Tooth sensitivity is a pervasive tooth problem as it affects about 35% of people living in the United States. Tooth pain and tooth sensitivity can sometimes be confused for the other, but they have their differences.
While tooth pain is most times persistent, a sensitive tooth is always triggered by temperature, pressure, and sometimes the sweetness of a particular type of food. The body of the tooth is mostly made up of dentin; tooth sensitivity occurs when the dentin starts transmitting sensations to the nerve endings of the pulp tissue.
To better understand how this happens, we need to learn about the anatomy of the tooth.
The Anatomy of the Tooth
The tooth is made up of the enamel, which is the visible part of the tooth; under it, we have the dentin which is made up of hard calcified tissues. They cannot be seen as the enamel covers them. Towards the root of the tooth, the dentin is covered by cementum. Tooth sensitivity results when the tubules that make up the dentin gets exposed to the environment of the mouth.
Factors such as gum recession (which will result in the exposure of the root of the tooth) can also reveal the dentin. Genetic factors, periodontal infections, and vigorous brushing are possible causes of gum recession. In situations where the cementum does not entirely cover the tooth’s root, the problem can become severe.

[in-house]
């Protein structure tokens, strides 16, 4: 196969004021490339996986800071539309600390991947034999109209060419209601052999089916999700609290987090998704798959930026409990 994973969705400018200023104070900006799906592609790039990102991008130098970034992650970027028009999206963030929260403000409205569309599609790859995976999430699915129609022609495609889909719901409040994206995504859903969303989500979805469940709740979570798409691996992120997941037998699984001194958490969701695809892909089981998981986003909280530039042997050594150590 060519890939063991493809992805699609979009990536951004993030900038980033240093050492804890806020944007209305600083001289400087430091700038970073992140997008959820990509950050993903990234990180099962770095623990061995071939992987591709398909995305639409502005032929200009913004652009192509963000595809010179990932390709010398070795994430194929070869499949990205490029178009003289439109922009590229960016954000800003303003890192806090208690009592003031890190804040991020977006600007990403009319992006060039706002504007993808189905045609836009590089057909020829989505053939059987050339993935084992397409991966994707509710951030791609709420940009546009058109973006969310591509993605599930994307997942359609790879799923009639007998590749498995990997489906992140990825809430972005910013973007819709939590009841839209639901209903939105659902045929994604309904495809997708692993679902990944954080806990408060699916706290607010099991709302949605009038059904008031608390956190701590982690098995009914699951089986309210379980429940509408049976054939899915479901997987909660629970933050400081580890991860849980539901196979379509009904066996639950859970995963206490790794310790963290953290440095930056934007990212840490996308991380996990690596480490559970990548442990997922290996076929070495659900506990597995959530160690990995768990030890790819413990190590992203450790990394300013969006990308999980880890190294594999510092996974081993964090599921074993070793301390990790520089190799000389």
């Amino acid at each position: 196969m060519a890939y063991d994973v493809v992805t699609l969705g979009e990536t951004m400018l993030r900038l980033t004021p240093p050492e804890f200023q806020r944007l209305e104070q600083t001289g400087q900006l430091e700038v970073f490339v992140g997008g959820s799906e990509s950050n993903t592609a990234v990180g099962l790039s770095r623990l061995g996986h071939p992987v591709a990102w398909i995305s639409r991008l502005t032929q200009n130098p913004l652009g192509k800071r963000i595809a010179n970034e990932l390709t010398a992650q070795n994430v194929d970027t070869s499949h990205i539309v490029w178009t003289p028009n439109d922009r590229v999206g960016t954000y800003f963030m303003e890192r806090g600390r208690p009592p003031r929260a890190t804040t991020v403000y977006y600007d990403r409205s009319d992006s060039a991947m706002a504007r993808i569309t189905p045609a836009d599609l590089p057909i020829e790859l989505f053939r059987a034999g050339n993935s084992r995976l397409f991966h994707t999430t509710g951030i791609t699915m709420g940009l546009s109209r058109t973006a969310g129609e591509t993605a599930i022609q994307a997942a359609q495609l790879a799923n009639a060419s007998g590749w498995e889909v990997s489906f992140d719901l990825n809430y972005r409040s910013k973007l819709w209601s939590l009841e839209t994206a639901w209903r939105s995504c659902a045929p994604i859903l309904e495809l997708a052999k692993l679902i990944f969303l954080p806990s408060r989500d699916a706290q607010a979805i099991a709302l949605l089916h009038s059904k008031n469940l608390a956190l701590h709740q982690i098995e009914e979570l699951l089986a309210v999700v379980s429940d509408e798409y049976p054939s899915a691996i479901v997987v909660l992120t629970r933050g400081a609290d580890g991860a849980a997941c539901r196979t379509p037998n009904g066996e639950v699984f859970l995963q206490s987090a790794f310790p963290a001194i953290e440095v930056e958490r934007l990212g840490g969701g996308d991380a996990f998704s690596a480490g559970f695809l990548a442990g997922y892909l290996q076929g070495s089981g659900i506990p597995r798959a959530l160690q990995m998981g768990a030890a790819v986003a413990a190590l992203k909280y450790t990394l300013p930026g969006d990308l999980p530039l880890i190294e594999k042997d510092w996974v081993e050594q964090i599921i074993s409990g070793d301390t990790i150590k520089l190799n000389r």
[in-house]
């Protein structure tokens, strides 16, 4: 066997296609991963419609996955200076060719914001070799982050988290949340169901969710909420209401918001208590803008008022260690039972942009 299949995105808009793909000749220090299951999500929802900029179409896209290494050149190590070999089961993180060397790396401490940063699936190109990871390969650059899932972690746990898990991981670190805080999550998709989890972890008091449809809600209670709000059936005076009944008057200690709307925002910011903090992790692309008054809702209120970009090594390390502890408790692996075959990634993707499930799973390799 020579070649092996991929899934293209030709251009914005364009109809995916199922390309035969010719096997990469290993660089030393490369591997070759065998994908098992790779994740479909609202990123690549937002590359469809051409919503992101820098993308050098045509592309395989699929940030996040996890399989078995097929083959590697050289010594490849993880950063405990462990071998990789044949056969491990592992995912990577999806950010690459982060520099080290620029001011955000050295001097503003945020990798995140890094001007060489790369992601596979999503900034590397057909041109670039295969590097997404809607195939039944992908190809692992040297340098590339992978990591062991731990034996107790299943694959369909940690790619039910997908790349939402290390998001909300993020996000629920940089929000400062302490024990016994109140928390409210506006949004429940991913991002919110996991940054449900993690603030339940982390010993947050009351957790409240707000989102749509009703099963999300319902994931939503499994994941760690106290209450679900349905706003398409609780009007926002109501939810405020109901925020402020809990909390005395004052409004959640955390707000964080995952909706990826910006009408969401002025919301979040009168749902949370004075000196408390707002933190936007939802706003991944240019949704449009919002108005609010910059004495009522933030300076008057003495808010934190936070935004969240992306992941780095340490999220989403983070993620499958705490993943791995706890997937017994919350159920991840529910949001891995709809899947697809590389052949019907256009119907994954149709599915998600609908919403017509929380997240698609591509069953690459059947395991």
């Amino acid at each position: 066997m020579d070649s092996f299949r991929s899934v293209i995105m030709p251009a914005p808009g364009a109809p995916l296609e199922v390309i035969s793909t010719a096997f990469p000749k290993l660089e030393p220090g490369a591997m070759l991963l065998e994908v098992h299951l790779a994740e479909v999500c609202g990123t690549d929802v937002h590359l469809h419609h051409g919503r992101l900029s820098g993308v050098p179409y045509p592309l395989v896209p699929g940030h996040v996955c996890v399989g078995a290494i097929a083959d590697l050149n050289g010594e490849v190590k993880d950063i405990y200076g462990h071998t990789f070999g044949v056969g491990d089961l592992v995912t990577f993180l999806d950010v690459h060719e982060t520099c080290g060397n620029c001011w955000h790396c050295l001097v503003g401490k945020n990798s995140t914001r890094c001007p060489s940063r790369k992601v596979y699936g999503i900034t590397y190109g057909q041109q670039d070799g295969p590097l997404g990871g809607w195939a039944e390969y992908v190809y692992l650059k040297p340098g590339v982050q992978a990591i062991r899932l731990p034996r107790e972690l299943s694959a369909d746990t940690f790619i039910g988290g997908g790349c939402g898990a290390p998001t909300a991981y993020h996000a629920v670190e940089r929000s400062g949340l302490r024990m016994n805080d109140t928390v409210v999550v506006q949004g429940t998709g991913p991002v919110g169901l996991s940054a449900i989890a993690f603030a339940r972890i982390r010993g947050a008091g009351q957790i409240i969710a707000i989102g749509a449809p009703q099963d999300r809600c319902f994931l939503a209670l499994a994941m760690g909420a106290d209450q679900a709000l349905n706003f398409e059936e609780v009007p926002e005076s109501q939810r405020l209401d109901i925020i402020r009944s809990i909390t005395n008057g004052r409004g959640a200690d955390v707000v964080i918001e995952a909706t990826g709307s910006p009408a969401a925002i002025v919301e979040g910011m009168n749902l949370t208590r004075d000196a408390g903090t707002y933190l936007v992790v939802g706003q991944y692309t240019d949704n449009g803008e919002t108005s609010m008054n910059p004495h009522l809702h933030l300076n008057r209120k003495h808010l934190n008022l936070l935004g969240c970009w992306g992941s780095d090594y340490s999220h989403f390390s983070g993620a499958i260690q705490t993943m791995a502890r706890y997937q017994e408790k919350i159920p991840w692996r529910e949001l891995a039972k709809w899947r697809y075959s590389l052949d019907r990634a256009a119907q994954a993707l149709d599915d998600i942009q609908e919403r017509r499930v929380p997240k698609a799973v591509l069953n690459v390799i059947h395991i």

Tooth erosion is another possible cause of tooth sensitivity. Excessive acid in the mouth will cause the decay of the tooth, and these excessive acids could be as a result of regular consumption of sodas and sports drinks. It is advisable not to brush immediately after having any of such drinks as the acid in the drinks will cause the outer surface of the teeth to soften.
Therefore, brushing at that time could cause the scraping-off of the already softened part of the teeth. It is preferable to rinse the mouth with ordinary water or wait for the saliva to neutralize the acid.
Tooth decay is another cause of tooth sensitivity. Tooth decay causes the exposure of the dentin, and also, decay itself could get to the nerves and irritate them, causing a lot of pain. Occasional dental works can also cause tooth sensitivity.
Dealing With Tooth Sensitivity
If there is only a minor irritation of the teeth, gently brushing the teeth with a soft brush could be helpful. You should, at all times, use a flouride-based toothpaste as they help strengthen the teeth and protect it against erosion and decay. There is also a special one for sensitive teeth.
If the sensitivity persists and becomes severe, then, it will be wise to visit a dental office to have your teeth checked. After examining your teeth, your dental health professional will ascertain the cause of the problem and recommend possible solutions. Tooth sensitivity could also be an indication of other dental problems, so prompt treatment of your sensitive teeth could be saving you from more problems in the future.
If you’re experiencing tooth sensitivity, contact our offices today for a dental exam and together we can come up with a treatment plan.